A California man on vacation with his daughter in Arizona says a state trooper was out of line after pulling him over at gunpoint because the license plate on his rental car was reported stolen.

Ken Walton of San Francisco says the Thursday night incident was overly aggressive and terrifying for him and his 7-year-old daughter. Walton and the girl were driving in northern Arizona with plans to see the Grand Canyon when an Arizona Department of Public Safety trooper pulled him over near Williams, about 35 miles east of Flagstaff.

A DPS spokesman said the trooper was following standard procedures.

Walton says the trooper approached the car with his gun drawn without first making commands and at one point pointed the weapon at his daughter, who was sitting in the back seat.

"I think his response as to us was overly aggressive and terrorizing in a way that wasn't necessary to my response to the situation and to my daughter's response," Walton said.

Walton was let go after police found his rental car had the license plate by mistake. It's unclear why the rental car had a license plate that had been reported stolen. The company hasn't returned calls seeking comment.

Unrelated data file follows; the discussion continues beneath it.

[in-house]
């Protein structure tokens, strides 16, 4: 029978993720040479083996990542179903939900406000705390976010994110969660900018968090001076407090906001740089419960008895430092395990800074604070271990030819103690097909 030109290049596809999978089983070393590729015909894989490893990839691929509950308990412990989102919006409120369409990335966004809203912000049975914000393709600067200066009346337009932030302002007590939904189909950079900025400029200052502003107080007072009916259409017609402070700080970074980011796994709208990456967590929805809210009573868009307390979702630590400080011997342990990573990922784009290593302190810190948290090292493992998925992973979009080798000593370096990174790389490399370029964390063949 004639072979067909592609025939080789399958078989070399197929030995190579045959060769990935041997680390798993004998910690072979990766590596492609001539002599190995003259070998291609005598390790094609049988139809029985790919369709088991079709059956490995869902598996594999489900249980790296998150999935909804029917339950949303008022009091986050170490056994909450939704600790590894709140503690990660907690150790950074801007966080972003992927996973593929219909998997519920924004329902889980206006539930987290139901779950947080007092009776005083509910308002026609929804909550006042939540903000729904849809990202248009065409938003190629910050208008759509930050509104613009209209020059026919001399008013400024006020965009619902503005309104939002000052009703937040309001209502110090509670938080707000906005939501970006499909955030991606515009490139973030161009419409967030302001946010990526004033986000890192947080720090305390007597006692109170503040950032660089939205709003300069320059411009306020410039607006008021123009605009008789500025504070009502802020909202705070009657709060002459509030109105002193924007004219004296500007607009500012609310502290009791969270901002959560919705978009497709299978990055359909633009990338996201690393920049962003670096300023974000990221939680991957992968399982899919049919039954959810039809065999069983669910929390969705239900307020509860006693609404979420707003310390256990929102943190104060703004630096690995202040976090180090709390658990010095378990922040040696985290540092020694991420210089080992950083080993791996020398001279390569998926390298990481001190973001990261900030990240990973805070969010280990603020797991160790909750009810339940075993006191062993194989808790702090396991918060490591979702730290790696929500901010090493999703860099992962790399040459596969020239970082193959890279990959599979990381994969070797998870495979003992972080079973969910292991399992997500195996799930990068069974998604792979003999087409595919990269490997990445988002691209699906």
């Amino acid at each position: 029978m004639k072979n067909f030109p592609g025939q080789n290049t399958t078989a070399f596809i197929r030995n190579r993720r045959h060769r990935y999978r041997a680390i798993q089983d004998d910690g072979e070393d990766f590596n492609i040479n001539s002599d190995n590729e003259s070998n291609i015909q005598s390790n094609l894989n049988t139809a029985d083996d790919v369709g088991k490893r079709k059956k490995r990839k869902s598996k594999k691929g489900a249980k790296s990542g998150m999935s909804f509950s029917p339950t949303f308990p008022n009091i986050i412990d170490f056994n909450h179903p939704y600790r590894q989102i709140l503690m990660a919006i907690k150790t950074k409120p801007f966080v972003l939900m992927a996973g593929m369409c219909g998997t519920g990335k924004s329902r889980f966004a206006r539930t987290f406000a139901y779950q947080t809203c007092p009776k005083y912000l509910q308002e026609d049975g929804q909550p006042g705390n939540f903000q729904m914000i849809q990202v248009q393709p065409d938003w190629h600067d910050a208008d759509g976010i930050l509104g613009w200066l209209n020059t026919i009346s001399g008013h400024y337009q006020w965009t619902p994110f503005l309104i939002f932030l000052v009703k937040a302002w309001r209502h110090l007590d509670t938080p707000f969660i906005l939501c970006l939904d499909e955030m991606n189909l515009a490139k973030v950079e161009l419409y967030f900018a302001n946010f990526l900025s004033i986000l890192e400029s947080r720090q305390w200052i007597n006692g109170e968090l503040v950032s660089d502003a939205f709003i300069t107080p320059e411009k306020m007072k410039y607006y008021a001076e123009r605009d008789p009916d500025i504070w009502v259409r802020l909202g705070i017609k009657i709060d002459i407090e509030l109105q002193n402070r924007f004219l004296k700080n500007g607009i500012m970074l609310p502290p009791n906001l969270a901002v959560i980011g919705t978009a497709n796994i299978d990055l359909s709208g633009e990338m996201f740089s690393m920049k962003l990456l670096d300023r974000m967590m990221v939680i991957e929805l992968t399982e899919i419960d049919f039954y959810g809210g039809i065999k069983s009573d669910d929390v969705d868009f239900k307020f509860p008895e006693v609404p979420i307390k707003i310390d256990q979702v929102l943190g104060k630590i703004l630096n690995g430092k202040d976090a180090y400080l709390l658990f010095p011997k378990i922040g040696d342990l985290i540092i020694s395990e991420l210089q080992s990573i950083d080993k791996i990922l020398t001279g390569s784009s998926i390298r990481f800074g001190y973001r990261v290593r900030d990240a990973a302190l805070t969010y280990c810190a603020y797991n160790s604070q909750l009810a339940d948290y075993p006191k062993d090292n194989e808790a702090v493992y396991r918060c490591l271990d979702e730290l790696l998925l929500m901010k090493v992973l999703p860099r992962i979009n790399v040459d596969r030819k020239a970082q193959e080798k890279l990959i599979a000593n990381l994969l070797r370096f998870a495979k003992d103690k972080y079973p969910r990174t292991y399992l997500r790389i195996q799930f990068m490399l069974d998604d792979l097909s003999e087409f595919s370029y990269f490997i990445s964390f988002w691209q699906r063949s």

Walton's Facebook post about the incident has been shared over 8,000 times and has received over 3,000 comments at a time when police around the nation are being scrutinized over claims of excessive force.

The trooper who pulled Walton over was required to have his gun drawn because the stop was considered high risk, said DPS Capt. Damon Cecil, a spokesman.

Cecil said the incident has been blown out of proportion and not analyzed within context.

"Based on experience, DPS unfortunately has gone through the pain of losing a trooper who approached a vehicle who he thought was stolen and killed. You don't know what you're gonna face in these situations. You know that there's definitely a high risk situation here," Cecil said.

Still, Cecil said that the department understands why Walton was upset and scared. He said that the trooper's gun was pointed at the girl but that the trooper hadn't seen her when he approached the vehicle. The trooper is a 7-year veteran of the department with no prior disciplinary action against him, Cecil said.

Walton said whether the trooper meant to point his weapon at his daughter or not is irrelevant. He said he doesn't have plans as of now to file a complaint and said he just wants to put the incident behind him.

"This was a very unfortunate encounter with the officer and the Arizona Department of Public Safety seems to think that they responded in a perfectly appropriate way and I can't see how that's possible," Walton said.